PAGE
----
Produced by the Population Genetics and Evolution class, Furman University

Titanophoneus and the Dinocephalians
Titanophoneus potens belongs to the group known as dinocephalians, terrestrial therapsids that closely resemble large reptiles. Fossil records indicate that they were very large in size, sometimes reaching lengths of six meters from head to tail (Kazlev 1999). Like most other dinocephalians, their great size gave them a competitive advantage. Scientists believe that these creatures were omnivores due to the type and placement of various teeth found in the recovered skull fossils (Bristol 2010); but they were certainly impressive predators, too. All dinocephalians, including Titanophoneus, had an enormous amount of jaw strength because of the muscle attachment on their skull. Since all of them are therapsids, they had the single large temporal openings in their skulls that characterize the synapsida. This opening allowed for a larger muscles to attach to their jaw, therefore creating are stronger biting force (Pruitt and Karhu 2010). This evolutionary trait would have benefited them when hunting and eating other organisms. Extinct therapsids like these dinocephalians are important evolutionarily because they represent one of the early synapsid radiations - a radiation that included the ancestors of true mammals.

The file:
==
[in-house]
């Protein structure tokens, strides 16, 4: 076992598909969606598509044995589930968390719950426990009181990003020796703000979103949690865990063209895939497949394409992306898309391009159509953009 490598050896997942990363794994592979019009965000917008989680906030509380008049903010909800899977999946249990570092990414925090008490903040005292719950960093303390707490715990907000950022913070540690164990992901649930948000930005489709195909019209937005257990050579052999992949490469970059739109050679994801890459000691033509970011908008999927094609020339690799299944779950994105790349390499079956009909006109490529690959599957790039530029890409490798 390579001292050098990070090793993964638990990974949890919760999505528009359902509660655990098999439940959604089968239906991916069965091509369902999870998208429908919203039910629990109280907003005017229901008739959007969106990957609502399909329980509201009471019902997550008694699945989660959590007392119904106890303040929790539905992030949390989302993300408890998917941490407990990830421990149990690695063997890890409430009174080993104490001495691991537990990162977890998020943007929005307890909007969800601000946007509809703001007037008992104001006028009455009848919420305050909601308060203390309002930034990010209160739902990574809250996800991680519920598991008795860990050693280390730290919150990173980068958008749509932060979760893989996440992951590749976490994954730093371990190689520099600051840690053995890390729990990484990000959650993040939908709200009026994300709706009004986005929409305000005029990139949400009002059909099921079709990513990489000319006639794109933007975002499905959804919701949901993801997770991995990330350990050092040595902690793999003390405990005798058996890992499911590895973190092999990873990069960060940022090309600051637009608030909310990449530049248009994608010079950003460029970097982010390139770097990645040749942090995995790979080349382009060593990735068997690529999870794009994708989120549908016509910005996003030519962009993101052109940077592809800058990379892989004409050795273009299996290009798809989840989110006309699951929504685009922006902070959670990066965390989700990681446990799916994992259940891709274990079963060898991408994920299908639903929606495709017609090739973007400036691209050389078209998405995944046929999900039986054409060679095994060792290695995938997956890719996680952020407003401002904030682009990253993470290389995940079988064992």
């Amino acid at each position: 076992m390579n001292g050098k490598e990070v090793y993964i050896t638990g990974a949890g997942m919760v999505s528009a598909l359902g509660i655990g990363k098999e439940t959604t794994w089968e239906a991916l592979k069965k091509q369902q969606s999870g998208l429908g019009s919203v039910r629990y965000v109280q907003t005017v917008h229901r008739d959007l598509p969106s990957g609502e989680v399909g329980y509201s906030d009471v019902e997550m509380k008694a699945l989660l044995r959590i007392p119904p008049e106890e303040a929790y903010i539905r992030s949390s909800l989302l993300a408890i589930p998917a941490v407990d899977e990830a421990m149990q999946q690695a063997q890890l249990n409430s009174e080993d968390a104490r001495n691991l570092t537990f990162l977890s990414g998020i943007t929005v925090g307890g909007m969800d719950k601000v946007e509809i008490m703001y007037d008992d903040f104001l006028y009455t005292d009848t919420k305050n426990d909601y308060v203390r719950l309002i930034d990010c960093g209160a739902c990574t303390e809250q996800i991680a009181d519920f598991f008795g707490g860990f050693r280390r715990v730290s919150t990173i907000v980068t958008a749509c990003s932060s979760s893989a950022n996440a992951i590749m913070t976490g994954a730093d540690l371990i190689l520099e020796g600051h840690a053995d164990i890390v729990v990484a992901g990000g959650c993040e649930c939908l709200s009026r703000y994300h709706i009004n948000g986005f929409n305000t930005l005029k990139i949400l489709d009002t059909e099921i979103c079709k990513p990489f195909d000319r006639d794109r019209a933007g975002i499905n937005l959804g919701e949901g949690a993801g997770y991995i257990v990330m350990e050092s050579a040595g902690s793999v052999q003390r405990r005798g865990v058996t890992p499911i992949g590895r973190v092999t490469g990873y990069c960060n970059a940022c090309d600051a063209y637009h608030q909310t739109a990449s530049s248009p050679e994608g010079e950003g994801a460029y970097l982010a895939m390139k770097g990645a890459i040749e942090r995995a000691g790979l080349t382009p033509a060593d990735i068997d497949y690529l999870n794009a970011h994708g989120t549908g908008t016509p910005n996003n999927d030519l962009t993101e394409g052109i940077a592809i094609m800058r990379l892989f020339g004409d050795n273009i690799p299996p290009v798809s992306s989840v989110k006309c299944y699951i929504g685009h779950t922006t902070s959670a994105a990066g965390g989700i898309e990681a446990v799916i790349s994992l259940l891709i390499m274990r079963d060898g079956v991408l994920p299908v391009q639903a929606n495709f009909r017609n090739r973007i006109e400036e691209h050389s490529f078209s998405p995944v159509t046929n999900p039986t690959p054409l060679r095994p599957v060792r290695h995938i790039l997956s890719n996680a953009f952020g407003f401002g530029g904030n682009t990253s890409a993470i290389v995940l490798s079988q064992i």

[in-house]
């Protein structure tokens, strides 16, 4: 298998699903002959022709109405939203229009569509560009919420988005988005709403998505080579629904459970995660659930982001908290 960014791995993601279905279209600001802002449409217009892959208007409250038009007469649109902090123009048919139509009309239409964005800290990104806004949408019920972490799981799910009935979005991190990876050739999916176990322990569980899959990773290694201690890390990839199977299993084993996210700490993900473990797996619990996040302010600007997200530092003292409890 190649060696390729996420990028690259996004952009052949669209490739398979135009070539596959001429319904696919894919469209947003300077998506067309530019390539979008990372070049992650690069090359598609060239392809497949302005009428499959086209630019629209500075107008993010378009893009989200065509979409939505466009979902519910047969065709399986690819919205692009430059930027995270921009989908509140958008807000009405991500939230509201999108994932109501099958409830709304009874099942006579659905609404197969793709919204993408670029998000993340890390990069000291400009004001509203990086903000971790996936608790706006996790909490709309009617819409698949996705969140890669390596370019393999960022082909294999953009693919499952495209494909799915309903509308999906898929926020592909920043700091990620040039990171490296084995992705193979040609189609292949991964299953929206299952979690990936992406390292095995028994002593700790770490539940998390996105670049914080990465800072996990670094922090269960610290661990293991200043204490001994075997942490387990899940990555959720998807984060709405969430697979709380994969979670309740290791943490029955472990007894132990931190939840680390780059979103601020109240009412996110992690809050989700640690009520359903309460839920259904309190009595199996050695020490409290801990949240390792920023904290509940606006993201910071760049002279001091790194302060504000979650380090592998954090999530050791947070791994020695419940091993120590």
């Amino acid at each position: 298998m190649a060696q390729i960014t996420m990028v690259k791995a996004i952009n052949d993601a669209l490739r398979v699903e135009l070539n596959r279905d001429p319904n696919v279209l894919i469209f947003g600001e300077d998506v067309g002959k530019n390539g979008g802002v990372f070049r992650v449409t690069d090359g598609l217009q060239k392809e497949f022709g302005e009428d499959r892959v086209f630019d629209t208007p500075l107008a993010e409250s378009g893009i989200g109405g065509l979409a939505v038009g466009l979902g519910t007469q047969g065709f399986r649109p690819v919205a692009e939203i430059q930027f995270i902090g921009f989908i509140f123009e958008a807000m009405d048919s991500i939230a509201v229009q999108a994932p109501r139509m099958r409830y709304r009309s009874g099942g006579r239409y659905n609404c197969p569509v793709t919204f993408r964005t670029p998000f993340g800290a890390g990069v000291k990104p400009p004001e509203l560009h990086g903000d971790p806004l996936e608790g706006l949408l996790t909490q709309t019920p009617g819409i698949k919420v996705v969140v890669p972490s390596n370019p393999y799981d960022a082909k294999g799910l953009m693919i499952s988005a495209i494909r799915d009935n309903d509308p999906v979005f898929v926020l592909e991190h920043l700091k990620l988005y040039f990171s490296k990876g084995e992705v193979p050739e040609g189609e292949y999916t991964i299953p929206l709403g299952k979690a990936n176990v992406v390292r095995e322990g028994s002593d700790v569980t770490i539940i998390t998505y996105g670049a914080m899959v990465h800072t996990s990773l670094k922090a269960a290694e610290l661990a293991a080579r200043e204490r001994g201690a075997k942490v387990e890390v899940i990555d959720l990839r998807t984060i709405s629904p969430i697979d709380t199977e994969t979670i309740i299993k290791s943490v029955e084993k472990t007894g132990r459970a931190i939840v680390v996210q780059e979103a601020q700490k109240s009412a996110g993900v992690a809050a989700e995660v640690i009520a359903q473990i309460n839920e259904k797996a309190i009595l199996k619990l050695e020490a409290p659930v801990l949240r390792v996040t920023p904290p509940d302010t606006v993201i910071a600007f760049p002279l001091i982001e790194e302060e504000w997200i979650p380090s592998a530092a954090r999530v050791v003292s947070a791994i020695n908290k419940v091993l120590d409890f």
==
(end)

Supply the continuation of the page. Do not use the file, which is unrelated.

Page by Pete Calomiris

Titanophoneus. Picture from:

Kazlev, MA. 1998. Dinocephalia. Accessed March 2010.

Pruitt C, and Karhu A. 2010. Titanophoneus potens. Paleontological Institute of Russian Academy of Sciences. Accessed March 2010.

University of Bristol. 2010. Dinocephelia. Accessed March 2010.